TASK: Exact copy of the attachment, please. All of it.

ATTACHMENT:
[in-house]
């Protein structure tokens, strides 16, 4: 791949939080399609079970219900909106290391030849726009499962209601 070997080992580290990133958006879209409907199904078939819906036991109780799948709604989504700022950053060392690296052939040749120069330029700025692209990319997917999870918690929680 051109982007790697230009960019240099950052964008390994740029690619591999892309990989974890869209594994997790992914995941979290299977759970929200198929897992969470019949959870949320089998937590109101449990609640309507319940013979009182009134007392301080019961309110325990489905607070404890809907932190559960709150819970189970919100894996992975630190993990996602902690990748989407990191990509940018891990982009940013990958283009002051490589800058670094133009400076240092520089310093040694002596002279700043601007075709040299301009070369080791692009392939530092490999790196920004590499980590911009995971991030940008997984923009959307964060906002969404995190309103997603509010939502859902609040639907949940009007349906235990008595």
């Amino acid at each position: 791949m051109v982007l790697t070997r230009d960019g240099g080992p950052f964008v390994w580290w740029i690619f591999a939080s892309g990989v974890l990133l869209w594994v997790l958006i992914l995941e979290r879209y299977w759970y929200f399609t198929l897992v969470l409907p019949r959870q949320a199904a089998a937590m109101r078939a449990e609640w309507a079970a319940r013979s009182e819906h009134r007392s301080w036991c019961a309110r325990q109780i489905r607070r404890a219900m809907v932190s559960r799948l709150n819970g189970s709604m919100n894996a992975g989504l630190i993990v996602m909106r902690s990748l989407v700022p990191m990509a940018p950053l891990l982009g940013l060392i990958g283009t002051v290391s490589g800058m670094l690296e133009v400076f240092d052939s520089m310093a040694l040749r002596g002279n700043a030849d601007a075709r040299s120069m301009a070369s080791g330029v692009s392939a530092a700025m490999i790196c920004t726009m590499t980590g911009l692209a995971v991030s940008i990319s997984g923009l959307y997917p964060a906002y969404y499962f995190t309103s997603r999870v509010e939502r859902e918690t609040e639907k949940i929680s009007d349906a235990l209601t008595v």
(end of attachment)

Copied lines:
[in-house]
């Protein structure tokens, strides 16, 4: 791949939080399609079970219900909106290391030849726009499962209601 070997080992580290990133958006879209409907199904078939819906036991109780799948709604989504700022950053060392690296052939040749120069330029700025692209990319997917999870918690929680 051109982007790697230009960019240099950052964008390994740029690619591999892309990989974890869209594994997790992914995941979290299977759970929200198929897992969470019949959870949320089998937590109101449990609640309507319940013979009182009134007392301080019961309110325990489905607070404890809907932190559960709150819970189970919100894996992975630190993990996602902690990748989407990191990509940018891990982009940013990958283009002051490589800058670094133009400076240092520089310093040694002596002279700043601007075709040299301009070369080791692009392939530092490999790196920004590499980590911009995971991030940008997984923009959307964060906002969404995190309103997603509010939502859902609040639907949940009007349906235990008595």
């Amino acid at each position: 791949m051109v982007l790697t070997r230009d960019g240099g080992p950052f964008v390994w580290w740029i690619f591999a939080s892309g990989v974890l990133l869209w594994v997790l958006i992914l995941e979290r879209y299977w759970y929200f399609t198929l897992v969470l409907p019949r959870q949320a199904a089998a937590m109101r078939a449990e609640w309507a079970a319940r013979s009182e819906h009134r007392s301080w036991c019961a309110r325990q109780i489905r607070r404890a219900m809907v932190s559960r799948l709150n819970g189970s709604m919100n894996a992975g989504l630190i993990v996602m909106r902690s990748l989407v700022p990191m990509a940018p950053l891990l982009g940013l060392i990958g283009t002051v290391s490589g800058m670094l690296e133009v400076f240092d052939s520089m310093a040694l040749r002596g002279n700043a030849d601007a075709r040299s120069m301009a070369s080791g330029v692009s392939a530092a700025m490999i790196c920004t726009m590499t980590g911009l692209a995971v991030s940008i990319s997984g923009l959307y997917p964060a906002y969404y499962f995190t309103s997603r999870v509010e939502r859902e918690t609040e639907k949940i929680s009007d349906a235990l209601t008595v």